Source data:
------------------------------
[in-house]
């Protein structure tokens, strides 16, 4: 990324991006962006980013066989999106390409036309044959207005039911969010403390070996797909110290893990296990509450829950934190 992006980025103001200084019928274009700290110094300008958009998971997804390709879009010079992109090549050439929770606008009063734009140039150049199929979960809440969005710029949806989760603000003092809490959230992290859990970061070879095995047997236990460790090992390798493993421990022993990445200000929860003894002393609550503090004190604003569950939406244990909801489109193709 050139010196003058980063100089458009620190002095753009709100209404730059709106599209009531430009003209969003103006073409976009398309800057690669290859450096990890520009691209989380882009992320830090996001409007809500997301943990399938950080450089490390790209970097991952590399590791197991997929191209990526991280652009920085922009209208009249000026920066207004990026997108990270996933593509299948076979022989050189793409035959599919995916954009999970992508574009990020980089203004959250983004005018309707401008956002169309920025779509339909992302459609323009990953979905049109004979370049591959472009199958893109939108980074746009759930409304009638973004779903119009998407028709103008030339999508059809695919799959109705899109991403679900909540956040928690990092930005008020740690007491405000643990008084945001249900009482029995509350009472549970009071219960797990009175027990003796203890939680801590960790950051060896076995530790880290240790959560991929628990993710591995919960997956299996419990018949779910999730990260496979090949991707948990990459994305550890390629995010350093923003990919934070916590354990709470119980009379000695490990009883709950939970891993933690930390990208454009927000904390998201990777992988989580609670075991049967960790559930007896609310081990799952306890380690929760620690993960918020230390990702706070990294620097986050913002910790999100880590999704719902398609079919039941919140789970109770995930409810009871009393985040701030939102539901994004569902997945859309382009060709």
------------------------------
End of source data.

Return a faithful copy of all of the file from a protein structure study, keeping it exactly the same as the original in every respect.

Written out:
[in-house]
């Protein structure tokens, strides 16, 4: 990324991006962006980013066989999106390409036309044959207005039911969010403390070996797909110290893990296990509450829950934190 992006980025103001200084019928274009700290110094300008958009998971997804390709879009010079992109090549050439929770606008009063734009140039150049199929979960809440969005710029949806989760603000003092809490959230992290859990970061070879095995047997236990460790090992390798493993421990022993990445200000929860003894002393609550503090004190604003569950939406244990909801489109193709 050139010196003058980063100089458009620190002095753009709100209404730059709106599209009531430009003209969003103006073409976009398309800057690669290859450096990890520009691209989380882009992320830090996001409007809500997301943990399938950080450089490390790209970097991952590399590791197991997929191209990526991280652009920085922009209208009249000026920066207004990026997108990270996933593509299948076979022989050189793409035959599919995916954009999970992508574009990020980089203004959250983004005018309707401008956002169309920025779509339909992302459609323009990953979905049109004979370049591959472009199958893109939108980074746009759930409304009638973004779903119009998407028709103008030339999508059809695919799959109705899109991403679900909540956040928690990092930005008020740690007491405000643990008084945001249900009482029995509350009472549970009071219960797990009175027990003796203890939680801590960790950051060896076995530790880290240790959560991929628990993710591995919960997956299996419990018949779910999730990260496979090949991707948990990459994305550890390629995010350093923003990919934070916590354990709470119980009379000695490990009883709950939970891993933690930390990208454009927000904390998201990777992988989580609670075991049967960790559930007896609310081990799952306890380690929760620690993960918020230390990702706070990294620097986050913002910790999100880590999704719902398609079919039941919140789970109770995930409810009871009393985040701030939102539901994004569902997945859309382009060709």